Someone, somewhere asked a good question about Lightroom. How would you wow a mixed group of existing users and other photographers when you’re allowed just 20 minutes?
20 minutes? At most? Without anyone asking you anything?
And let’s say we’re not dealing with thickos, but photographers including some who’ve never used Lightroom and other who already do, even some who pride themselves as “power users”. Well I bet someone* rips this off, but here are my bullet points :
- First I run through Library
- Remind people the raison d’etre of this kind of program is to manage large numbers of pictures, not just post processing
- Metadata and organisation quickly send most people to sleep, so
- Straight down the left panel. Folders show you always know where your pictures are (any Aperture users watching?)
- Slide briefly across the bottom filmstrip (F6, drop down list of recent sources)
- Up the right panel in a couple of parkour leaps. Keywording is there, templates too.
- For now, that’s all the Library they can take. Move on.
- Straight to Develop and straight to switching on Auto Sync mode
- Drag a few sliders from Basic panel and (double click filmstrip’s top line) watch ’em all change
- Hold down the Alt/Opt key and blow those highlights
- Double click a slider label to reset it, then Shift double click it
- Drag the Histogram to adjust the picture
- Stress again that Lightroom’s raison d’etre is handling pictures, plural, while Photoshop is for the singular.
- Auto Sync is also the fastest way to work, and much faster than using Sync or (any Aperture users?) Aperture’s Sync-equivalent “lift and stamp”
- Dust spotting while in Auto Sync mode is next:
- 20 or 30 small aperture shots with nice blue skies
- But – careless me – one picture shouldn’t have been selected and the spot correction goes wrong.
- You’ve got to keep your head screwed on with Auto Sync (if you can’t, don’t use it)
- Work in Auto Sync all the time, or never – don’t keep switching.
- Targeted adjustment tool
- Lightroom’s subdued UI means many existing users forget it’s there
- Show how your eyes stay on the image and how it is changing as you work. You’re not even looking at the sliders (hide the right panel)
- We’re now talking quality, with an L (a cue to cycle through Lights Out)
- V and into black and white, drag on the image
- Hit Y to show Before / After split screen
- Stress the fine tuning
- Shift Y, Z, Z, Shift Y
- Drag steps from History or Snapshots into the Before area
- Local adjustment brush
- You don’t need to do that in Photoshop any more
- Auto Mask
- Alt / Option to erase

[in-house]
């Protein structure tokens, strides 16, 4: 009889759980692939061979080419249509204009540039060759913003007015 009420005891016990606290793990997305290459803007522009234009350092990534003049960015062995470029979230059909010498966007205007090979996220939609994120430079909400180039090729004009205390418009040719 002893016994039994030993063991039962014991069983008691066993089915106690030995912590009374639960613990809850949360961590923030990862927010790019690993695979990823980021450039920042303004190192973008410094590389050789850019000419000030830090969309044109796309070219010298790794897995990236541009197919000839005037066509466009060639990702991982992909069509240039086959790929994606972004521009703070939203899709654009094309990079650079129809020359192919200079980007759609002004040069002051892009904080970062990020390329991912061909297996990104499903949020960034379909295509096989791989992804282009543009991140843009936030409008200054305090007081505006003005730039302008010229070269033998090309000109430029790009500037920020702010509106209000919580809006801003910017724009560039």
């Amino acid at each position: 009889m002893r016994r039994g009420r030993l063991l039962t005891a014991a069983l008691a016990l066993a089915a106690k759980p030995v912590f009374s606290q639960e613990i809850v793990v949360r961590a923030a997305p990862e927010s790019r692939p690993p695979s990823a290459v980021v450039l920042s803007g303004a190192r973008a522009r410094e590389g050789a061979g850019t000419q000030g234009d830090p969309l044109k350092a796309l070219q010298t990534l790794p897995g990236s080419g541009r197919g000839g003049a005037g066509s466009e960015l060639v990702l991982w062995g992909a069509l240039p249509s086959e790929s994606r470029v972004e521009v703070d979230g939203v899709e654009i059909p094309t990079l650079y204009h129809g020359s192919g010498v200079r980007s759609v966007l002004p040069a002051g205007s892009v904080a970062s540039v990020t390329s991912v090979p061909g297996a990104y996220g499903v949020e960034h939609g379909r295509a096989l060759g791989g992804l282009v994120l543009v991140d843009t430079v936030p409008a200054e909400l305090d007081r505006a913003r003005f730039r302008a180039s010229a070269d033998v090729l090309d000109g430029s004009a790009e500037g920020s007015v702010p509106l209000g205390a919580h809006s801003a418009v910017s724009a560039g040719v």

- O – and remember to say keyboard shortcuts are shown in Help – shift O – O again
- Develop Presets
- I bet that surprises some folk reading this!
- Mine include one per profile (from the Calibration panel)
- Of course, include standard message about never paying for presets….
- Slideshow, Web, Map, Book
- Four words, four clicks
- They just need to know they exist
- Show Print’s templates, contact sheets
In 20 minutes that’s about as much as I can pack in. And if that doesn’t leave their heads spinning….
After first posting these thoughts, I was asked – a little mischievously – why I don’t say more about Slideshow, Web, Map, Book and Print. A single word each? That good then? Well, quite the contrary. I am not trying to pack every feature into a short presentation. The audience – existing Lightroom users and those questioning their current working practices – already know and take for granted that they can create impressive slideshows, web galleries, and prints etc, just like they don’t need showing exactly how you add keywords or adjust image brightness. Such features slip into the presentation “en passant”.
Instead it’s a 20 minute wow – bullet points to highlight great tools people may have overlooked or forgotten, and to distinguish Lightroom from Photoshop and other programs they may know.
So my emphasis is on Lightroom for handling pictures – plural – and after waking up any Aperture users by showing how Lightroom lets you see where your pictures are located, I then unleash AutoSync on them. All users should be able to appreciate the huge productivity gains it offers, and extolling AutoSync often shakes up existing Lightroom users who have seen that most other Lightroom authors are dumb things down and advise against its use. By contrast, I advocate it. It’s a great feature and to my mind it should have been the default behaviour – and not even optional.
Similarly, people forget some of Lightroom’s cleverest features. The targeted adjustment tool is that little grey spot in the panel corner and is so easy to overlook. Yet this innovative tool lets you keep your eyes firmly on the image ‘s changing appearance, not on sliders, which almost inevitably results in a final image that better expresses the picture’s qualities. Split Screen view is almost unique to Lightroom, while History isn’t just some glorified Undo like in Photoshop but provides a way to benchmark your fine tuning by dragging and dropping steps to the Before side of the screen. You can quickly show how Before/After and History are more than the sum of their parts.
In short, if you’re not given much time to convince, would you show things they know Lightroom can do – or would you want to hit them with a bit of shock and awe? That’s what I think the above bullet points deliver.
* no-one specifically in mind